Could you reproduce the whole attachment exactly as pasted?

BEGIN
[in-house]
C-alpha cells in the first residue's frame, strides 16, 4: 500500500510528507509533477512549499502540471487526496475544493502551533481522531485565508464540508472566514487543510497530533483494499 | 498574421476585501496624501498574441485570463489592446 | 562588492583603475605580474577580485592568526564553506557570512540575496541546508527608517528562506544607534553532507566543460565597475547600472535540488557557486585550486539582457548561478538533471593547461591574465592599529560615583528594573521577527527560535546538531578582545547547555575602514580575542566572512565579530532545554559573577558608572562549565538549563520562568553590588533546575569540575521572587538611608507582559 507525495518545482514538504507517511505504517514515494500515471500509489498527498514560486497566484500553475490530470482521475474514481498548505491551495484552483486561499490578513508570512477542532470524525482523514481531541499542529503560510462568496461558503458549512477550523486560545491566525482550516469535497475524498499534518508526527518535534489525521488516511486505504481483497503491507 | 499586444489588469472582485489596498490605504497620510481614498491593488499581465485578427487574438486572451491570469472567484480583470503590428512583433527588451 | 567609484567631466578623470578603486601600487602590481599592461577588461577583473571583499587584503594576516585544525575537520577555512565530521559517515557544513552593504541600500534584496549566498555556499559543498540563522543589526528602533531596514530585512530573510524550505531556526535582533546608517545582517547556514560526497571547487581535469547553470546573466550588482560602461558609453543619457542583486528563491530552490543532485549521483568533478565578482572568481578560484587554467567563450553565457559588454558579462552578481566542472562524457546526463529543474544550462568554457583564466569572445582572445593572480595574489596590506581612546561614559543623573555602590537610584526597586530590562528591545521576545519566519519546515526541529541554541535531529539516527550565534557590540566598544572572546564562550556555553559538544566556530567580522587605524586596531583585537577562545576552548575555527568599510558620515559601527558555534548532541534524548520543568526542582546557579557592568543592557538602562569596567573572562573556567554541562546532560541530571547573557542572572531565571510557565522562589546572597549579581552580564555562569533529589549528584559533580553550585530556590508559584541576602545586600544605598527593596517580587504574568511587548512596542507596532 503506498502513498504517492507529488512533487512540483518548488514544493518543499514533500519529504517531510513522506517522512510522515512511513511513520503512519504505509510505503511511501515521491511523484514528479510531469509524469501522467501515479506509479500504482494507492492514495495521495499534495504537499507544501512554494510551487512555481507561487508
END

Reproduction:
[in-house]
C-alpha cells in the first residue's frame, strides 16, 4: 500500500510528507509533477512549499502540471487526496475544493502551533481522531485565508464540508472566514487543510497530533483494499 | 498574421476585501496624501498574441485570463489592446 | 562588492583603475605580474577580485592568526564553506557570512540575496541546508527608517528562506544607534553532507566543460565597475547600472535540488557557486585550486539582457548561478538533471593547461591574465592599529560615583528594573521577527527560535546538531578582545547547555575602514580575542566572512565579530532545554559573577558608572562549565538549563520562568553590588533546575569540575521572587538611608507582559 507525495518545482514538504507517511505504517514515494500515471500509489498527498514560486497566484500553475490530470482521475474514481498548505491551495484552483486561499490578513508570512477542532470524525482523514481531541499542529503560510462568496461558503458549512477550523486560545491566525482550516469535497475524498499534518508526527518535534489525521488516511486505504481483497503491507 | 499586444489588469472582485489596498490605504497620510481614498491593488499581465485578427487574438486572451491570469472567484480583470503590428512583433527588451 | 567609484567631466578623470578603486601600487602590481599592461577588461577583473571583499587584503594576516585544525575537520577555512565530521559517515557544513552593504541600500534584496549566498555556499559543498540563522543589526528602533531596514530585512530573510524550505531556526535582533546608517545582517547556514560526497571547487581535469547553470546573466550588482560602461558609453543619457542583486528563491530552490543532485549521483568533478565578482572568481578560484587554467567563450553565457559588454558579462552578481566542472562524457546526463529543474544550462568554457583564466569572445582572445593572480595574489596590506581612546561614559543623573555602590537610584526597586530590562528591545521576545519566519519546515526541529541554541535531529539516527550565534557590540566598544572572546564562550556555553559538544566556530567580522587605524586596531583585537577562545576552548575555527568599510558620515559601527558555534548532541534524548520543568526542582546557579557592568543592557538602562569596567573572562573556567554541562546532560541530571547573557542572572531565571510557565522562589546572597549579581552580564555562569533529589549528584559533580553550585530556590508559584541576602545586600544605598527593596517580587504574568511587548512596542507596532 503506498502513498504517492507529488512533487512540483518548488514544493518543499514533500519529504517531510513522506517522512510522515512511513511513520503512519504505509510505503511511501515521491511523484514528479510531469509524469501522467501515479506509479500504482494507492492514495495521495499534495504537499507544501512554494510551487512555481507561487508